Tuesday, September 2, 2014

A planet by any other name

In 2012, Fantasy Flight Games decided they wanted to reprint the classic Dune board game originally published by Avalon Hill in 1979, based on Frank Herbert's novel. They were able to arrange for the rights to the game system, but, for whatever reason, were unable to get permission to use material from the novel. Rather than let the project die, they opted to re-skin the game, setting it in the universe of their Twilight Imperium game and re-naming it Rex: Final Days of an Empire.

Twilight Imperium takes place in a far future populated by numerous spacefaring civilizations, making it a reasonable substitute for the interplanetary intrigue of Dune. The planet Arrakis is replaced by the city of Rex, a hub of galactic politics and culture that is currently under bombardment by an invading army, with a fleet of attacking ships replacing the original game's board-clearing sand storm. The Twilight Imperium factions stand in nicely for Dune's political families, with one particularly interesting substitution being that Dune's native Fremen are replaced by the invading forces from Sol, with no change to their practical abilities in the game.

Like Dune, Rex is a game about different factions with unique game abilities vying for control of the board. Control is achieved via the placement of army units in strategic spaces on the board, but the real meat of the game is in alliances that can be made and broken between players. The real strategy is in looking at the situation on the board, deciding which other player has an ability you can take advantage of, and convincing that player to ally with you. The catch is that alliances can only be made and broken at certain points during the game, determined randomly by a shuffled stack of cards.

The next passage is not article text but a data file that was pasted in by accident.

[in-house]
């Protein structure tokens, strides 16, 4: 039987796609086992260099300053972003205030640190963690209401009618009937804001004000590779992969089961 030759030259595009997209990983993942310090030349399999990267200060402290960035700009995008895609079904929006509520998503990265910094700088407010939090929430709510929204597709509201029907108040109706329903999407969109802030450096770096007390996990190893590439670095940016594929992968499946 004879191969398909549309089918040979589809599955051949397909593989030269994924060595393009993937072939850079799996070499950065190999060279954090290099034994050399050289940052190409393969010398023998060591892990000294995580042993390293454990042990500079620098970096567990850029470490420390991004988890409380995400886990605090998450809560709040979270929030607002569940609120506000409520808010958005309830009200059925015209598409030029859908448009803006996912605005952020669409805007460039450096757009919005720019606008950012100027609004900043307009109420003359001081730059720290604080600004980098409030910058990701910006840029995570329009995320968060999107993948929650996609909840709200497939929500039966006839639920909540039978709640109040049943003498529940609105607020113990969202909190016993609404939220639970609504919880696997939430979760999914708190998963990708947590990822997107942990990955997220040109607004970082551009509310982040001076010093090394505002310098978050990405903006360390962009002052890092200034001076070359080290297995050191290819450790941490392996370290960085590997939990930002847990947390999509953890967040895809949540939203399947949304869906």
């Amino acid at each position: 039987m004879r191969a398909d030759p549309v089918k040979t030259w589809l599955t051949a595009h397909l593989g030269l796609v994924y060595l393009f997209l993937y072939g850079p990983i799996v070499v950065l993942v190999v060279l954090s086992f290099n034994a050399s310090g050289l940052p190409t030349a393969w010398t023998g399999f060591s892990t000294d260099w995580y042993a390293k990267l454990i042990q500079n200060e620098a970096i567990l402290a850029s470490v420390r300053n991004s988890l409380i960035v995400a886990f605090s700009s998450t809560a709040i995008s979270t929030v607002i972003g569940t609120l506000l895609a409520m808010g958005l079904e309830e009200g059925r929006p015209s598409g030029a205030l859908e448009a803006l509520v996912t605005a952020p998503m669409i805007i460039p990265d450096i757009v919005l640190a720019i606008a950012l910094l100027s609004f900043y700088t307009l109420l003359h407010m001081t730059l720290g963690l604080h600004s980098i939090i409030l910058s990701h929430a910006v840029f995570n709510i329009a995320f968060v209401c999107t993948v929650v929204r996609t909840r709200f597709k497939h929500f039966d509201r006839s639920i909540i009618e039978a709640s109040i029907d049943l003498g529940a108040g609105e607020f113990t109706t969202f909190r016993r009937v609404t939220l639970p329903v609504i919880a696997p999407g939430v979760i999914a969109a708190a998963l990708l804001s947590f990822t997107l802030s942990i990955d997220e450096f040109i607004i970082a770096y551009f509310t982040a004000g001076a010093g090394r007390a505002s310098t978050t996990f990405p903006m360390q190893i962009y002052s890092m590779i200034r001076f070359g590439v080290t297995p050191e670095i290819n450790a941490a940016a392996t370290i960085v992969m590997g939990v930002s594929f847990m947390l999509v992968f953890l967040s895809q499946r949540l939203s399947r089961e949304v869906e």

Apart from the necessary change in theme, the changes made to the game serve as an interesting illustration of the differences in tactical board gaming over the past 30 years. Dune includes a small amount of note-taking, where Rex keeps track of everything with cards and tokens. The army tokens in Rex are much larger than those in Dune, and feature printed artwork and faction symbols rather than being merely color-coded. The artwork in Rex is much more lush and colorful, almost to the point of feeling overproduced. Most telling is the reduction in the time it takes to play the game. Dune arbitrarily ends after 16 rounds, and Rex reduces this to 8, cutting Dune's play time of 4-5 hours down to a much more manageable two or three.

Which game is better? Opinion is divided on the subject. Personally, I prefer Rex's streamlined game play and nicer components, but at the same time, I'm much more familiar with Dune's story and characters, and I like the way the story plays out over the course of the game. It's a pity they weren't able to come to an agreement about the licensing.

Rating: 4 (out of 5) Without comparing it to Dune, Rex: Final Days of an Empire is a solid game that combines some of the more interesting features of Risk and Diplomacy.

Date played: July 14, 2014

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